Wednesday 23 Jul

Manmade Objects - Monuments

No one wants to be forgotten; everyone wants some sort of legacy, a mark they leave behind as they exit this life for whatever lies beyond.

And for as long as there has been death, there have been monuments — whether austere or understated, abstract or concrete, prominent or tucked away in private — erected by the ones they loved to assure that remembrance, at least for a time.
07/15/2014 | Comments 0

Admirals - Amidst the Blue

Sometimes it helps to not be very good.

Some of the best albums and artists were born out of happy accidents owed to varying degrees of early suckage — the perfect note or chord for a song found by missing the one you are aiming for, failed mimicry of an idol bearing something entirely new and great instead.

07/09/2014 | Comments 0

Kierston White - Don't Write Love Songs

The Tequila Songbirds have become just as beloved as about any group around these parts. And how could they not?

Featuring a revolving cast of the Sooner State’s most badass female performers, it’s a power hour of some of the best songwriting coming out of central Oklahoma. Sure, they might not technically be family, but they are clearly a band of sisters all the same, bonded by the same brand of whiskey running through their veins.

07/01/2014 | Comments 0

Depth & Current - Dysrhythmia

"Overproduced" is a term thrown around all too indiscreetly nowadays, usually applied when the thing that sticks out about a song or album is how it sounds rather than how it is constructed. Yet some of the most compelling albums ever crafted embodied a certain aesthetic that was just as skillfully and meticulously put together as any Bob Dylan or Miles Davis record — which is to say production is as crucial to our enjoyment of music as much as anything else; it's also the most overlooked.
06/24/2014 | Comments 0

Weak Knees - “IceBevo”

Indie rock has been in a good place as of late. Not caring about being cool is the new cool, and a couple of dudes on guitar, bass and drums can make catchy, earworm songs without being armed to the gills with computer software and vintage synthesizers.
06/17/2014 | Comments 0
Home · Articles · Music · Music · Aye, Robot

Aye, Robot

Yes, Lousy Robot knows its songs sound happy. Yes, Lousy Robot knows they’re actually sad. Yes, Lousy Robot wants you to dance anyway.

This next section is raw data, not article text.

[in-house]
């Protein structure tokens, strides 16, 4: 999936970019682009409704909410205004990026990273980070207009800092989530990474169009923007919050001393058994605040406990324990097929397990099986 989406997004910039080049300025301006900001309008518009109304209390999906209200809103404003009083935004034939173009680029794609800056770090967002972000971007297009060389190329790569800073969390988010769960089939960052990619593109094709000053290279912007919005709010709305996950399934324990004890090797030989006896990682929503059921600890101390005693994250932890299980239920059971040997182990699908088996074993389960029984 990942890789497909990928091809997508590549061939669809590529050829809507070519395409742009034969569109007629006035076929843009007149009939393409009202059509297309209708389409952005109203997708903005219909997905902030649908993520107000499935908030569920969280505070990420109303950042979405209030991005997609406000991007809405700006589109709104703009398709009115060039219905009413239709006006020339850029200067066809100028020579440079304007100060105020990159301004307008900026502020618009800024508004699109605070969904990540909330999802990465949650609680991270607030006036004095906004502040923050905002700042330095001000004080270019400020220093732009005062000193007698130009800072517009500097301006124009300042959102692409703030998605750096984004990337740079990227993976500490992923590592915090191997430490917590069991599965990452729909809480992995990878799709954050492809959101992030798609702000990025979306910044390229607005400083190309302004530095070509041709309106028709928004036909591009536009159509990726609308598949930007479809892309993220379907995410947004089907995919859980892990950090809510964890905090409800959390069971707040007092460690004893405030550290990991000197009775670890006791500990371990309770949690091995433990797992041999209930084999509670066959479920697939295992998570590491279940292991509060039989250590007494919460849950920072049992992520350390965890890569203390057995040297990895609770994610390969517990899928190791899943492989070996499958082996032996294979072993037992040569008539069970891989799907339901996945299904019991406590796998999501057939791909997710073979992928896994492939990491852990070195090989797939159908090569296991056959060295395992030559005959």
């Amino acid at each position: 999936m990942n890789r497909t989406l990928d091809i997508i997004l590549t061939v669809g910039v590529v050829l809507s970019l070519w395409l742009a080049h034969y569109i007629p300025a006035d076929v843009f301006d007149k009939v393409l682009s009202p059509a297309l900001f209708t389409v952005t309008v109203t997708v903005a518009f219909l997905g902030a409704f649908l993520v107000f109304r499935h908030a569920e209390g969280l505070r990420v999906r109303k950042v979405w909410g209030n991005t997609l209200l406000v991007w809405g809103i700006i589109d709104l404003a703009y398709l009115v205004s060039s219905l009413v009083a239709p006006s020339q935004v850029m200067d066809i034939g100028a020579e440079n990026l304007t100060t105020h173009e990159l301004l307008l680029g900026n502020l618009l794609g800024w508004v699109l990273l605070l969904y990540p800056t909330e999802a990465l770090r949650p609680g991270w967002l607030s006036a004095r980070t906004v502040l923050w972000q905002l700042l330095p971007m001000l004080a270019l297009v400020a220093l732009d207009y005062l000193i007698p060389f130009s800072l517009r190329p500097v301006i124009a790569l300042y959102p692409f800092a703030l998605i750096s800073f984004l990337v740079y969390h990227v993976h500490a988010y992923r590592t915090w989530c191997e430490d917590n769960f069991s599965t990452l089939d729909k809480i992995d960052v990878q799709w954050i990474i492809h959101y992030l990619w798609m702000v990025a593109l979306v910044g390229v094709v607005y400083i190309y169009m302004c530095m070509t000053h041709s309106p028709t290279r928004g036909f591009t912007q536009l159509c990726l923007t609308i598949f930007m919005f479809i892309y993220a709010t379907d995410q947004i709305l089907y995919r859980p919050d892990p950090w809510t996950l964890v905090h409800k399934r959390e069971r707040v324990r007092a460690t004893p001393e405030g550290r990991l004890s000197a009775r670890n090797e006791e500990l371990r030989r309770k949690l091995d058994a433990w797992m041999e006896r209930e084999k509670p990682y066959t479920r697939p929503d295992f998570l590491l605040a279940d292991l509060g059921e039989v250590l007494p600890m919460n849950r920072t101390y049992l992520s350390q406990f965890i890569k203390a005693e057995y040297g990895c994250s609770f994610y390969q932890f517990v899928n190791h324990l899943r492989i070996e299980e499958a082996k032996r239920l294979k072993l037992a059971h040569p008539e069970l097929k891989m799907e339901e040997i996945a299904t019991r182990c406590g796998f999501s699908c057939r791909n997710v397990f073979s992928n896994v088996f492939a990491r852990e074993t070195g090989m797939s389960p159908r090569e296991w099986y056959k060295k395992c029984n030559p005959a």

Joshua Boydston April 20th, 2011

Lousy Robot with People, People
9 p.m. Thursday Opolis
113 N. Crawford, Norman, 820-0951

Indie pop isn’t the first thing people associate with Albuquerque, N.M. The city is better known for hot air balloons and green chilies, but it did give us folk-rock favorites The Shins.

Now, Lousy Robot attempts to tread a similar path out of the desert. It’s made progress in spreading its music nationally through television, finding its tunes on MTV and Bravo. And bassist Dandee Fleming’s favorite placement? “Man v. Food.”

“It was in Detroit, the episode about the world’s largest hamburger. I heard it organically, didn’t even know it was being placed on the show,” he said. “One of my friends hit me and said, ‘That’s you.’ I was like, ‘I’ve never eaten a hamburger that big.’ Then it dawned on me that our song was playing.”

Finding their music on the boob tube is surprising in more ways than one. The perky, upbeat melodies certainly seem like a perfect match, but the cynical, disheartening lyrics residing underneath don’t. It’s been described as “the happiest music ever about feeling sad,” and the despair often takes a few listens before it manifests.

“When people see us live, they come up to us and say, ‘These songs are actually kind of sad, aren’t they?’ They definitely are,” Fleming said.

Anguish has always been at the heart of songwriter, vocalist and guitarist Jim Phillips’ work, and the rest of Lousy Robot was OK with that … but decided to fight that gloom with a little gleam.

“What ends up happening is we have this song that is musically upbeat and poppy, and the lyrical content isn’t necessarily so,” Fleming said. “A little bit of it is a conscious decision. We want people to be able to dance around and have a good time at our live shows, so we go that direction.”

People say, “These songs are sad, aren’t they?” Yes, they are.

—Dandee Fleming

The success they’ve had is a testament to that. Since forming in 2003, the ’bot has released three albums, including this year’s “Hail the Conquering Fool.” Having shared the stage with the likes of adored Oklahoma bands Colourmusic and Shiny Toy Guns — and Stillwater’s People, People, come Thursday night at Opolis — the group seems well poised to become Albuquerque’s next big export.

“Sometimes people around here think that because The Shins came out of Albuquerque, no other band can get that big,” Fleming said. “They can, though, as long as they’ve got something worth listening to.”

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